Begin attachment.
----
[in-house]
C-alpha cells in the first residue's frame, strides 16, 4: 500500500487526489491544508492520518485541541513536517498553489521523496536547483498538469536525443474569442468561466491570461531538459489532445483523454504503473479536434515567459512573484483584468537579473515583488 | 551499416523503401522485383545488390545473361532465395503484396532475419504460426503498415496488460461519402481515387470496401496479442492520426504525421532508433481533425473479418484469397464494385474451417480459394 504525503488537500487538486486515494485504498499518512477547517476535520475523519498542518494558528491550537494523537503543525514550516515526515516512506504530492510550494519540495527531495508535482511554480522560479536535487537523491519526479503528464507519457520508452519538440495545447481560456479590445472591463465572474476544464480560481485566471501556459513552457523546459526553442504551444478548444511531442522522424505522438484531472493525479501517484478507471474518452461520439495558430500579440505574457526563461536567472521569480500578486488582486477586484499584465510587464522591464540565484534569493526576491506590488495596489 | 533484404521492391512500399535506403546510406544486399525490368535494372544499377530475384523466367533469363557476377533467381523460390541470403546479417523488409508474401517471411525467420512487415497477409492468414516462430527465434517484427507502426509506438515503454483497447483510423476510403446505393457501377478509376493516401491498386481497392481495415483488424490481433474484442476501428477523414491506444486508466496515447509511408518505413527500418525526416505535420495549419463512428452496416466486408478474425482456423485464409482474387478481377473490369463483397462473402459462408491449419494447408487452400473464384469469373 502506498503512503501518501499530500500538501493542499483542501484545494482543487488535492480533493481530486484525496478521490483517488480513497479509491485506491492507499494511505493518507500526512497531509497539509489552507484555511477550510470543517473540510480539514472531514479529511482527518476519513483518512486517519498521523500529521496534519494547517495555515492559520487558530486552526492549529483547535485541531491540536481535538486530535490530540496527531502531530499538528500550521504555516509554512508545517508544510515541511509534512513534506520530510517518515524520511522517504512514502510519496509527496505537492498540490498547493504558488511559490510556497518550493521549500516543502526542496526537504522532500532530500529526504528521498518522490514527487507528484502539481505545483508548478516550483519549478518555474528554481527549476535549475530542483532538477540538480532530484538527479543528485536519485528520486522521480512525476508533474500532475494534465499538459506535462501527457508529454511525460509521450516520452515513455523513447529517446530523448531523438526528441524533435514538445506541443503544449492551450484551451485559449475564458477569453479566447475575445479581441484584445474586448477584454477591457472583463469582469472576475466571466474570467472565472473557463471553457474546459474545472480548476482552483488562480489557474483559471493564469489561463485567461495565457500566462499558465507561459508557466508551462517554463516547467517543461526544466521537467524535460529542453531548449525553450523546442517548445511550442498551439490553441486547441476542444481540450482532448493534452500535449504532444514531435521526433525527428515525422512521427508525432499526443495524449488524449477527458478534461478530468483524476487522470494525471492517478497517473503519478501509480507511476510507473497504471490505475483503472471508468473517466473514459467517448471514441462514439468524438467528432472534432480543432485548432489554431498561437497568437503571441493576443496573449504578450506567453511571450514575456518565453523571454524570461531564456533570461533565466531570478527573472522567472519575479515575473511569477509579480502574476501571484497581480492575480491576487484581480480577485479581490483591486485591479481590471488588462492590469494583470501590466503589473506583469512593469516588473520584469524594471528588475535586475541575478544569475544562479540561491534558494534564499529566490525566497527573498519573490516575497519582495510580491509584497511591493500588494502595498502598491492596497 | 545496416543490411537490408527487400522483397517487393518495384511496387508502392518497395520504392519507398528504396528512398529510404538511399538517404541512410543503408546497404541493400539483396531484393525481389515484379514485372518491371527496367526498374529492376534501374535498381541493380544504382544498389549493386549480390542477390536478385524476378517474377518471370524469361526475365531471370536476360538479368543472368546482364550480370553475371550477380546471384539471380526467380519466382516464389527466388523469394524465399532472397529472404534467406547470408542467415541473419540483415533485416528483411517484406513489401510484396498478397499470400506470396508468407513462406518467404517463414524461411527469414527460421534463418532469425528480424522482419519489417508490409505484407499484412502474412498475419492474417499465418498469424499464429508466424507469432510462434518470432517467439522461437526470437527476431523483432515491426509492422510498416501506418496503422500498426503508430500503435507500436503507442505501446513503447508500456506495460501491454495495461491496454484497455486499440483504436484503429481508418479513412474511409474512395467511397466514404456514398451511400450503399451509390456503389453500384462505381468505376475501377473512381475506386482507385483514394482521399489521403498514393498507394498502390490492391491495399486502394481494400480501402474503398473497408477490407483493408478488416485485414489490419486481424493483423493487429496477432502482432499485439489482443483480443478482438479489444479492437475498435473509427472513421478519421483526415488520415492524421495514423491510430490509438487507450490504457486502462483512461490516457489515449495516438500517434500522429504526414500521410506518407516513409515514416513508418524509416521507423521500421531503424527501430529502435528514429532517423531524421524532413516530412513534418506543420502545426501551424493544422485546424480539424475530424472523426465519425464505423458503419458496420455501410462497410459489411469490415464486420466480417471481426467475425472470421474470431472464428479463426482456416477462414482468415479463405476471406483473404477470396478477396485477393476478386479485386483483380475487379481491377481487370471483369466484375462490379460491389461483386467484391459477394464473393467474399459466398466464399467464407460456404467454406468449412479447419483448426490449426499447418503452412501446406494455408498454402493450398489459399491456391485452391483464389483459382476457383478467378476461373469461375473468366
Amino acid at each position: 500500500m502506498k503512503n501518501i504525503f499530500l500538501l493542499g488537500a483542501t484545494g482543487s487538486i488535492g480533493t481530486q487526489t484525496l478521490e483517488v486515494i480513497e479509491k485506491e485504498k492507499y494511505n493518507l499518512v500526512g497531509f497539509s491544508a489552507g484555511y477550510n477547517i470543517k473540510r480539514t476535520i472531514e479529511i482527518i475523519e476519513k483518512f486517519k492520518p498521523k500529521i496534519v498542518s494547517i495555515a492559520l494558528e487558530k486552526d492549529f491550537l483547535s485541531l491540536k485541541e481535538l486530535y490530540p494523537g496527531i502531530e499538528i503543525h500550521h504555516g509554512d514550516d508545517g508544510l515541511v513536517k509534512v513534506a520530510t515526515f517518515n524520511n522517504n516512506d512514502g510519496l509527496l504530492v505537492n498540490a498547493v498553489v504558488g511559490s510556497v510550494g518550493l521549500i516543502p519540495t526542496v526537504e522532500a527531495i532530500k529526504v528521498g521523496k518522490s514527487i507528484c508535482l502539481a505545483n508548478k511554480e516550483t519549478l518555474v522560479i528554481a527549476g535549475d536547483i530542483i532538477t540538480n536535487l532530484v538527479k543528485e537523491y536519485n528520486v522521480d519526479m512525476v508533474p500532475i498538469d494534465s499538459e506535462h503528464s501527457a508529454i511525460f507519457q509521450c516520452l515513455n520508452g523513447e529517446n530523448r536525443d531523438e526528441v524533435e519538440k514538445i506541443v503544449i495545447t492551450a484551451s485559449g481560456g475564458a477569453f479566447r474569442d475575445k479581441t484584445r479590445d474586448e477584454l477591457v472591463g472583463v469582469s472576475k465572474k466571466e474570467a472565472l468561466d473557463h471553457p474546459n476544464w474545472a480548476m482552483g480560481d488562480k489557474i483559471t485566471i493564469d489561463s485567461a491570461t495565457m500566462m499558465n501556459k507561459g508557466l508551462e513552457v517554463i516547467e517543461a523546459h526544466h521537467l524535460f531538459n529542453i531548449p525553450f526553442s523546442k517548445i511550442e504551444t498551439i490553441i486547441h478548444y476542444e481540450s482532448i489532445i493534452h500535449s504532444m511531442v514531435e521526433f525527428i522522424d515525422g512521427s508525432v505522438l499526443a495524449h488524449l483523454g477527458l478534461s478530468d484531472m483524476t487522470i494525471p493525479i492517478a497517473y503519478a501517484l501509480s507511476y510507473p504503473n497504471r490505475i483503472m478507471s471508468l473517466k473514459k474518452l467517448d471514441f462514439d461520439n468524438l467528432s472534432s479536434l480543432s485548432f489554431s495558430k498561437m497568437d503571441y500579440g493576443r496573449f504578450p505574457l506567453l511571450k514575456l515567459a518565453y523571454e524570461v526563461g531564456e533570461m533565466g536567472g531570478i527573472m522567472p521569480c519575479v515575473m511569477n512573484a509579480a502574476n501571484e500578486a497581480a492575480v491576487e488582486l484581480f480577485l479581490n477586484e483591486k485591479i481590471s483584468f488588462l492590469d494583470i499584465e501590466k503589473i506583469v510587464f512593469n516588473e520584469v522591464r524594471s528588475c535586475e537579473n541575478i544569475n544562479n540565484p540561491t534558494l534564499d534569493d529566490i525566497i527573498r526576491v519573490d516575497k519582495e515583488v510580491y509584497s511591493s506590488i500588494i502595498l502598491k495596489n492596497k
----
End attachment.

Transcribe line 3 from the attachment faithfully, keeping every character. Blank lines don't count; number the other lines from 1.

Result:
Amino acid at each position: 500500500m502506498k503512503n501518501i504525503f499530500l500538501l493542499g488537500a483542501t484545494g482543487s487538486i488535492g480533493t481530486q487526489t484525496l478521490e483517488v486515494i480513497e479509491k485506491e485504498k492507499y494511505n493518507l499518512v500526512g497531509f497539509s491544508a489552507g484555511y477550510n477547517i470543517k473540510r480539514t476535520i472531514e479529511i482527518i475523519e476519513k483518512f486517519k492520518p498521523k500529521i496534519v498542518s494547517i495555515a492559520l494558528e487558530k486552526d492549529f491550537l483547535s485541531l491540536k485541541e481535538l486530535y490530540p494523537g496527531i502531530e499538528i503543525h500550521h504555516g509554512d514550516d508545517g508544510l515541511v513536517k509534512v513534506a520530510t515526515f517518515n524520511n522517504n516512506d512514502g510519496l509527496l504530492v505537492n498540490a498547493v498553489v504558488g511559490s510556497v510550494g518550493l521549500i516543502p519540495t526542496v526537504e522532500a527531495i532530500k529526504v528521498g521523496k518522490s514527487i507528484c508535482l502539481a505545483n508548478k511554480e516550483t519549478l518555474v522560479i528554481a527549476g535549475d536547483i530542483i532538477t540538480n536535487l532530484v538527479k543528485e537523491y536519485n528520486v522521480d519526479m512525476v508533474p500532475i498538469d494534465s499538459e506535462h503528464s501527457a508529454i511525460f507519457q509521450c516520452l515513455n520508452g523513447e529517446n530523448r536525443d531523438e526528441v524533435e519538440k514538445i506541443v503544449i495545447t492551450a484551451s485559449g481560456g475564458a477569453f479566447r474569442d475575445k479581441t484584445r479590445d474586448e477584454l477591457v472591463g472583463v469582469s472576475k465572474k466571466e474570467a472565472l468561466d473557463h471553457p474546459n476544464w474545472a480548476m482552483g480560481d488562480k489557474i483559471t485566471i493564469d489561463s485567461a491570461t495565457m500566462m499558465n501556459k507561459g508557466l508551462e513552457v517554463i516547467e517543461a523546459h526544466h521537467l524535460f531538459n529542453i531548449p525553450f526553442s523546442k517548445i511550442e504551444t498551439i490553441i486547441h478548444y476542444e481540450s482532448i489532445i493534452h500535449s504532444m511531442v514531435e521526433f525527428i522522424d515525422g512521427s508525432v505522438l499526443a495524449h488524449l483523454g477527458l478534461s478530468d484531472m483524476t487522470i494525471p493525479i492517478a497517473y503519478a501517484l501509480s507511476y510507473p504503473n497504471r490505475i483503472m478507471s471508468l473517466k473514459k474518452l467517448d471514441f462514439d461520439n468524438l467528432s472534432s479536434l480543432s485548432f489554431s495558430k498561437m497568437d503571441y500579440g493576443r496573449f504578450p505574457l506567453l511571450k514575456l515567459a518565453y523571454e524570461v526563461g531564456e533570461m533565466g536567472g531570478i527573472m522567472p521569480c519575479v515575473m511569477n512573484a509579480a502574476n501571484e500578486a497581480a492575480v491576487e488582486l484581480f480577485l479581490n477586484e483591486k485591479i481590471s483584468f488588462l492590469d494583470i499584465e501590466k503589473i506583469v510587464f512593469n516588473e520584469v522591464r524594471s528588475c535586475e537579473n541575478i544569475n544562479n540565484p540561491t534558494l534564499d534569493d529566490i525566497i527573498r526576491v519573490d516575497k519582495e515583488v510580491y509584497s511591493s506590488i500588494i502595498l502598491k495596489n492596497k